The January Board Meeting was a Webex Virtual meeting arranged by the hospitals IT staff. The Board Chair, Fred Rogers, called the meeting to order at 5:05 p.m.
Opening & Reports
1. The meeting opened with an introduction of 4 new members of the Board: Michael Hemesath, Robert Morrison, Rhonda Pownell, and Jami Reister.
2. The Consent Agenda was approved. Items on the Consent Agenda included: a) Minutes for the Dec. Board Meeting; Minutes for a Quality Board Committee Meeting; and b) approval of Board Committee Membership and Officers (not included in my packet.)
2. Chief of Staff Report: Dr. Monty Seper. Applications for Medical Staff privileges and membership were approved.
1. 2021 Year in Review—Steve Underdahl (Underdahl thought that the review could be helpful for incoming Board members.) The year started with COVID and a vaccine initiative by NH&C to protect the community as part of its responsibility as a community hospital. 25,000 doses of vaccine were administered at the hospital to residents and nonresidents of Northfield and another 7000 doses of vaccine were given to other clinics in the area. As the year progressed and COVID receded, services were reopened and the practice was grown with the addition of a new Wound Healing Center, a Birthing Center, a clinic in Kenyon MN, and a soon to be opened Urgent Care Clinic in Northfield. The Delta COVID wave had an outsized effect on communities and community hospitals, such as NH&C, which had been less affected by the initial COVID wave. Patient volumes and revenues increased. The Omicron wave brought new challenges as it became very difficult to transfer patient to hospital providing higher levels of care, and staff outages increased. NH&C begin work on a “defend in place” plan to care for patients that needed a higher care level but couldn’t be transferred due to a lack of open beds. “What do we do when forced to care for a very sick patient?” Looking forward, Underdahl cited the new Electronic Health Record system coming on line in summer of 2022, and the worry that health care was going to find it more difficult to recruit staff in the future because of COVID. 2021 ended with a small financial margin, and hopes for a better 2022.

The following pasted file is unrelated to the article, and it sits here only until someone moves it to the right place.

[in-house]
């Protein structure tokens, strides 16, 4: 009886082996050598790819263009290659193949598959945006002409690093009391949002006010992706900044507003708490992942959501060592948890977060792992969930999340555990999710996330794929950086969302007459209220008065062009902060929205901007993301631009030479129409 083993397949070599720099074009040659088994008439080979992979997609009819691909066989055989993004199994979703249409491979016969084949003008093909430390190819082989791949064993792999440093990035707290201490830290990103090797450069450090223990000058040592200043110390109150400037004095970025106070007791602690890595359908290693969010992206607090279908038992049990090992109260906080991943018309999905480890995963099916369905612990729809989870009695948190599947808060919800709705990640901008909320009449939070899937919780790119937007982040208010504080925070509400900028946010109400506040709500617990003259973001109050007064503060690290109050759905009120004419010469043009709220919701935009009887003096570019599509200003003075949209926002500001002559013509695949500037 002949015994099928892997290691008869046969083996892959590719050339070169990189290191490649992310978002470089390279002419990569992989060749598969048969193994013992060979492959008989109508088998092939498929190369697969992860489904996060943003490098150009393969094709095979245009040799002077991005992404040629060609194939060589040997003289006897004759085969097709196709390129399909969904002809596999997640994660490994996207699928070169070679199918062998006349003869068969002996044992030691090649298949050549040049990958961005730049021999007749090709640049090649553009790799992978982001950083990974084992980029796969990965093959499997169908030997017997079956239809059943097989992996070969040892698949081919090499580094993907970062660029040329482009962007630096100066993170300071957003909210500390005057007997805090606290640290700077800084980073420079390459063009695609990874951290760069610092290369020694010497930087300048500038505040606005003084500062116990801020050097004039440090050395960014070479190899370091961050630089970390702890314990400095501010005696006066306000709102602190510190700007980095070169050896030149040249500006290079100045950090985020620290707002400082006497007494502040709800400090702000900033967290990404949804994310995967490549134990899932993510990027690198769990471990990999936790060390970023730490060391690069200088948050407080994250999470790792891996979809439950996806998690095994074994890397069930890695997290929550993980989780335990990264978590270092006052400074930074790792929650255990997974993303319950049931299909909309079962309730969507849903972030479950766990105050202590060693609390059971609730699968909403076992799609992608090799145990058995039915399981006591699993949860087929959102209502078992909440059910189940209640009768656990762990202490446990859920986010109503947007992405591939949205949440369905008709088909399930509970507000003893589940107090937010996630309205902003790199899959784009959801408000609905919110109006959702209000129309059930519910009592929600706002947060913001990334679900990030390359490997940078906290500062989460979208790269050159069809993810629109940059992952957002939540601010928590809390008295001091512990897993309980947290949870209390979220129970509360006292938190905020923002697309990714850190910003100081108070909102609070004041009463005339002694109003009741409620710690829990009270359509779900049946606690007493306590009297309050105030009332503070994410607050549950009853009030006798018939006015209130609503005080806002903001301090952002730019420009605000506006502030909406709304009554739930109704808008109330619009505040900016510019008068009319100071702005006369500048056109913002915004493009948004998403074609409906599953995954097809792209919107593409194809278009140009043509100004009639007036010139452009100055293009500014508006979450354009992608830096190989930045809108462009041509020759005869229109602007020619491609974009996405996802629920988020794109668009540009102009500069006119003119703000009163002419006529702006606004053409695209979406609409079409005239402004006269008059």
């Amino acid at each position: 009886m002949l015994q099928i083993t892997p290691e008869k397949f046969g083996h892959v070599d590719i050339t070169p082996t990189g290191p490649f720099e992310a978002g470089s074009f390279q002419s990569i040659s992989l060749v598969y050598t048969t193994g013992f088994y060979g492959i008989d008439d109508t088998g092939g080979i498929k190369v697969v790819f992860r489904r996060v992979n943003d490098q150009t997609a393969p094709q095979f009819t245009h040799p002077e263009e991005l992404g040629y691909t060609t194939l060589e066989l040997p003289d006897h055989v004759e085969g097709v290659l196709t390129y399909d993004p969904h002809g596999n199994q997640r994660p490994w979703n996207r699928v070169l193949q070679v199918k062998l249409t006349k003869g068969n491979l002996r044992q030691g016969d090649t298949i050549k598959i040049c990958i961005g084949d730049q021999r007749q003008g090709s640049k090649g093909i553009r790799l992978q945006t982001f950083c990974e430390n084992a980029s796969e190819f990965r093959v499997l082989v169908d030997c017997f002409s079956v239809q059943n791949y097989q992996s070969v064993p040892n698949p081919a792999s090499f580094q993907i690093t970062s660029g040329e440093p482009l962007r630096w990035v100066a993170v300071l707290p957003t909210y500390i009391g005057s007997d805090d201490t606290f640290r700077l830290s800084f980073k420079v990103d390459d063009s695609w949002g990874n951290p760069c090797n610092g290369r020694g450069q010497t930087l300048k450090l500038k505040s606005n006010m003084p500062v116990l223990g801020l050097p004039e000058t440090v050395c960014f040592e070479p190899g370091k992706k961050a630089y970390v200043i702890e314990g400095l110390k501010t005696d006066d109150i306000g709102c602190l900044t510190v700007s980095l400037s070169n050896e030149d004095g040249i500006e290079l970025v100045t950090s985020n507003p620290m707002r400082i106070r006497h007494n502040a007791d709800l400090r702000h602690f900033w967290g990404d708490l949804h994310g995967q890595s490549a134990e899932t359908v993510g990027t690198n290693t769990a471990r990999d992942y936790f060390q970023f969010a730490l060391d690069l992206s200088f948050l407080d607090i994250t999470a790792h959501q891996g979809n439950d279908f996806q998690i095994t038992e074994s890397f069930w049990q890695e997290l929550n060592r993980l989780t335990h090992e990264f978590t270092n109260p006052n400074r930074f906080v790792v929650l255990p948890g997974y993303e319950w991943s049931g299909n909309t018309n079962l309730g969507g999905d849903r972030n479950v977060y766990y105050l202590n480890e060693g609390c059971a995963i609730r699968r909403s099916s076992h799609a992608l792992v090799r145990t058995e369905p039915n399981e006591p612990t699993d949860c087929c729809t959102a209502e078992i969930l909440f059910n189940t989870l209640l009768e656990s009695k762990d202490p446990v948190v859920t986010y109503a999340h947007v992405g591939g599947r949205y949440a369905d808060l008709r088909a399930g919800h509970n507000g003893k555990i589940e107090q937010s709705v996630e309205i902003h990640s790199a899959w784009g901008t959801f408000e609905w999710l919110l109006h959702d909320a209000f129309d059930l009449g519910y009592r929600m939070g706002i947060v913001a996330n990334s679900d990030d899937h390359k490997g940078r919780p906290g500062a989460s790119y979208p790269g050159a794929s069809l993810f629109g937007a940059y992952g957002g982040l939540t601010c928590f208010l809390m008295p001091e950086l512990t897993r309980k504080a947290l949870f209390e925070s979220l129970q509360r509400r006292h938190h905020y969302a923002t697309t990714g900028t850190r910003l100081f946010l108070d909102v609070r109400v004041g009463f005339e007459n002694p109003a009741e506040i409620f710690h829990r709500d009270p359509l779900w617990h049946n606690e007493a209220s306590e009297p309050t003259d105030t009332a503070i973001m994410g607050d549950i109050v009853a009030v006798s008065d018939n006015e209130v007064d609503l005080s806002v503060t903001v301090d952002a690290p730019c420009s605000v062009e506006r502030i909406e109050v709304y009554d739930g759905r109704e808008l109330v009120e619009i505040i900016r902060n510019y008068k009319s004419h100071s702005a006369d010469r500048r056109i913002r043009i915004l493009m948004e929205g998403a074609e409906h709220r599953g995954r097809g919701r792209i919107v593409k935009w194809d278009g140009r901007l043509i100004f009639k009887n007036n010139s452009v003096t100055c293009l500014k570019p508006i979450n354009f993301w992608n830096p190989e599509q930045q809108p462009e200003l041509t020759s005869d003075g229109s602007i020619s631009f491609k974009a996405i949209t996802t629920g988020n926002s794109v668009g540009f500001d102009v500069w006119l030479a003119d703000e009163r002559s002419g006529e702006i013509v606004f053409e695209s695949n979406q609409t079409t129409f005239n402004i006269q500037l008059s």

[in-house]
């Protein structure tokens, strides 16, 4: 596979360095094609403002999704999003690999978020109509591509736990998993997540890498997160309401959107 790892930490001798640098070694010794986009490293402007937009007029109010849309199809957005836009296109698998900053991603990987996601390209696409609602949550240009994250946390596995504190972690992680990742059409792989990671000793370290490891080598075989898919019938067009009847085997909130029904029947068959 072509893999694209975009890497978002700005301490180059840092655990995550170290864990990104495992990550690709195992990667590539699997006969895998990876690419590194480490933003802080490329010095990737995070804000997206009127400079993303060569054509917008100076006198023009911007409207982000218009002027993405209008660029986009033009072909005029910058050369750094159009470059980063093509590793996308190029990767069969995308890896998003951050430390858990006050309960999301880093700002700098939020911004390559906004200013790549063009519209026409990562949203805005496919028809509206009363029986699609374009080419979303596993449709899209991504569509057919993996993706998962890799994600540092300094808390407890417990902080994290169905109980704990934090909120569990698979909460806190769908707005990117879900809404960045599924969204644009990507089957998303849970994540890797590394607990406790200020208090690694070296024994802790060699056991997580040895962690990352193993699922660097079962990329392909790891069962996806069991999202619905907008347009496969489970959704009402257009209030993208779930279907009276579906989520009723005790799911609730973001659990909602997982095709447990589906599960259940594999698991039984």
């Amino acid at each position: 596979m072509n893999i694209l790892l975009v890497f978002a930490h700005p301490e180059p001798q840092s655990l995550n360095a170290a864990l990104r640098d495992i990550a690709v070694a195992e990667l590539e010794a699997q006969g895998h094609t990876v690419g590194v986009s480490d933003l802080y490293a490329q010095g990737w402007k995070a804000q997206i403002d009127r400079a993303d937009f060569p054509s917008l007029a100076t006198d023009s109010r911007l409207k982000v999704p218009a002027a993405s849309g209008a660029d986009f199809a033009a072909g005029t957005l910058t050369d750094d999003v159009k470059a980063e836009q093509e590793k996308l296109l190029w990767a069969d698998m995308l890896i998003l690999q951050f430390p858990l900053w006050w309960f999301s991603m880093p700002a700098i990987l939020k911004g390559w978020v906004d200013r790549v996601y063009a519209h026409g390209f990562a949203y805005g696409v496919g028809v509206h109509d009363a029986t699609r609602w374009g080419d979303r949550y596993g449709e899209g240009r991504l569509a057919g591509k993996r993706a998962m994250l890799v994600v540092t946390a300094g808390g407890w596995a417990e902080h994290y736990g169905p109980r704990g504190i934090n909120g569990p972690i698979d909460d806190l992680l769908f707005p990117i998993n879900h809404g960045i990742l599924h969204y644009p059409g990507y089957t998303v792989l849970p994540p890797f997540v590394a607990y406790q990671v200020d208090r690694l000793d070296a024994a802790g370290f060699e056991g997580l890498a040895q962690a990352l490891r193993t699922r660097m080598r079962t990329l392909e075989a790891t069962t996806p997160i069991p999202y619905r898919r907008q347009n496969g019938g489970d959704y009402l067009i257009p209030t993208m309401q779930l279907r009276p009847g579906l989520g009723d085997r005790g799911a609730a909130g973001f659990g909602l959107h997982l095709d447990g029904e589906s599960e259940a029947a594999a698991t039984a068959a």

2. Capital Request: Ambulance Replacement—Jerry Ehn. Ehn reviewed the ambulance replacement plan: replace one of the 5 ambulances in the fleet each year after 225,000 to 250,000 miles. The plan wasn’t going to work in 2022 and 2023 because the current fleet was becoming unreliable, repair parts were difficult to find, and the wait time for delivery of new vehicles was increasing. Ehn proposed buying 3 new ambulances in 2022 and 2023 similar to the ambulance recently purchased by the Northfield Fire Dept. The cost for the 3 would be $1,023, 600. The purchase now would result in a volume discount and avoid further price increases on the vehicles. The Capital Budgets for 2022 and 2023 included a line item for 1 ambulance each year, and the increased spending would mean less money for other capital items. After discussion, a motion to approve the proposal was passed.
Executive and Committee Reports
1. CEO Report—Steve Underdahl. a) COVID: COVID is keeping the hospital busy, but patient volume this week is down 40% compared to last week. NH&C has re-imposed visiting restrictions. b) Strategic: the new EHR system is on schedule to go live this summer. The Ehospitalist program is going well and the use of specialist video consultation is likely to expand. The Workforce Succession Plan is moving forward. c) Operations: things have been “crazy busy”. Some surgeries were postponed. NH&C is still facing staffing challenges. The Kenyon clinic is making good progress. Cyber attacks are increasing in frequency and sophistication, and it is a challenge to stay ahead of them. d) Outreach: Underdahl has recently met with Congress woman Angie Craig and Speaker of the MN House, Melissa Hortman. Underdahl also wrote an Op Ed piece and did radio interviews. e) Planning: the “2026 Visioning Session” will be held remotely in Feb.
2. Financial Report—Scott Edin. Patient volume continues to increase in many areas and in some cases surpassed 2019 levels. NH&C received $3.4 million is grants for 2021, one million of which was pushed forward into 2022. Including grant income, the Operating Income for 2021 was $595,000.
Edin’s Rolling Forecast for 2022 projected little or no growth for most services (>2%); prices/charges increasing by 4%; merit raises for staff of 2%; and Net Operating Income about zero for 2022. The Capital Budget for 2022 was set at $3.5 million.
3. Board Quality Committee Dashboard Summary—Sarah Carlsen. The Committee included a few pages of quality measures in the Board packet. The quality measures tend to show a slight decrease in Q3 of 2021, likely due to COVID and to staffing problems. Several of the performance measures used by the Center for Medicare Studies to reward or penalize hospitals are not being calculated for 2021.
Next meeting: Feb. 24, 2022